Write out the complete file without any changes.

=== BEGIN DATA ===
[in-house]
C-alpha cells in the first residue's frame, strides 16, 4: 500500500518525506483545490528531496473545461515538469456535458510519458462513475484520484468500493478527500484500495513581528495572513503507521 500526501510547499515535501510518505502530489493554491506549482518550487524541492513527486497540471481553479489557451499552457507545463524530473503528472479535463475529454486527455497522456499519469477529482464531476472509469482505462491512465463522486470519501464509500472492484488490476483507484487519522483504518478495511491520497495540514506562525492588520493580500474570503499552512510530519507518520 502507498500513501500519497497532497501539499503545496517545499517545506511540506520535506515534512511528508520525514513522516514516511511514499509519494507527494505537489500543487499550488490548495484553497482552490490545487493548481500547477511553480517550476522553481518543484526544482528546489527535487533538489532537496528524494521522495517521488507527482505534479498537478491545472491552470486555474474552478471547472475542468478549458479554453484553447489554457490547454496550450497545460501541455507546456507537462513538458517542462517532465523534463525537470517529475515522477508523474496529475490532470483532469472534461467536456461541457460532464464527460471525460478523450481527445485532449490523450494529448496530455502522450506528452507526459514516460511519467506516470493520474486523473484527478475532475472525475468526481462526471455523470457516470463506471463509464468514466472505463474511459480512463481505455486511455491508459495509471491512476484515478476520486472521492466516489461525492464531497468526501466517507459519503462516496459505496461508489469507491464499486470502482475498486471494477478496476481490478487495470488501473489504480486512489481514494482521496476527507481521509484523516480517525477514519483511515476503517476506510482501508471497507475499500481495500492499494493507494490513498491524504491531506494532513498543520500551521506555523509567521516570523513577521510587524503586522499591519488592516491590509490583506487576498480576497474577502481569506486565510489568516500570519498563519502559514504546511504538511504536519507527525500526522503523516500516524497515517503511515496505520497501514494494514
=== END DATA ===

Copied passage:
[in-house]
C-alpha cells in the first residue's frame, strides 16, 4: 500500500518525506483545490528531496473545461515538469456535458510519458462513475484520484468500493478527500484500495513581528495572513503507521 500526501510547499515535501510518505502530489493554491506549482518550487524541492513527486497540471481553479489557451499552457507545463524530473503528472479535463475529454486527455497522456499519469477529482464531476472509469482505462491512465463522486470519501464509500472492484488490476483507484487519522483504518478495511491520497495540514506562525492588520493580500474570503499552512510530519507518520 502507498500513501500519497497532497501539499503545496517545499517545506511540506520535506515534512511528508520525514513522516514516511511514499509519494507527494505537489500543487499550488490548495484553497482552490490545487493548481500547477511553480517550476522553481518543484526544482528546489527535487533538489532537496528524494521522495517521488507527482505534479498537478491545472491552470486555474474552478471547472475542468478549458479554453484553447489554457490547454496550450497545460501541455507546456507537462513538458517542462517532465523534463525537470517529475515522477508523474496529475490532470483532469472534461467536456461541457460532464464527460471525460478523450481527445485532449490523450494529448496530455502522450506528452507526459514516460511519467506516470493520474486523473484527478475532475472525475468526481462526471455523470457516470463506471463509464468514466472505463474511459480512463481505455486511455491508459495509471491512476484515478476520486472521492466516489461525492464531497468526501466517507459519503462516496459505496461508489469507491464499486470502482475498486471494477478496476481490478487495470488501473489504480486512489481514494482521496476527507481521509484523516480517525477514519483511515476503517476506510482501508471497507475499500481495500492499494493507494490513498491524504491531506494532513498543520500551521506555523509567521516570523513577521510587524503586522499591519488592516491590509490583506487576498480576497474577502481569506486565510489568516500570519498563519502559514504546511504538511504536519507527525500526522503523516500516524497515517503511515496505520497501514494494514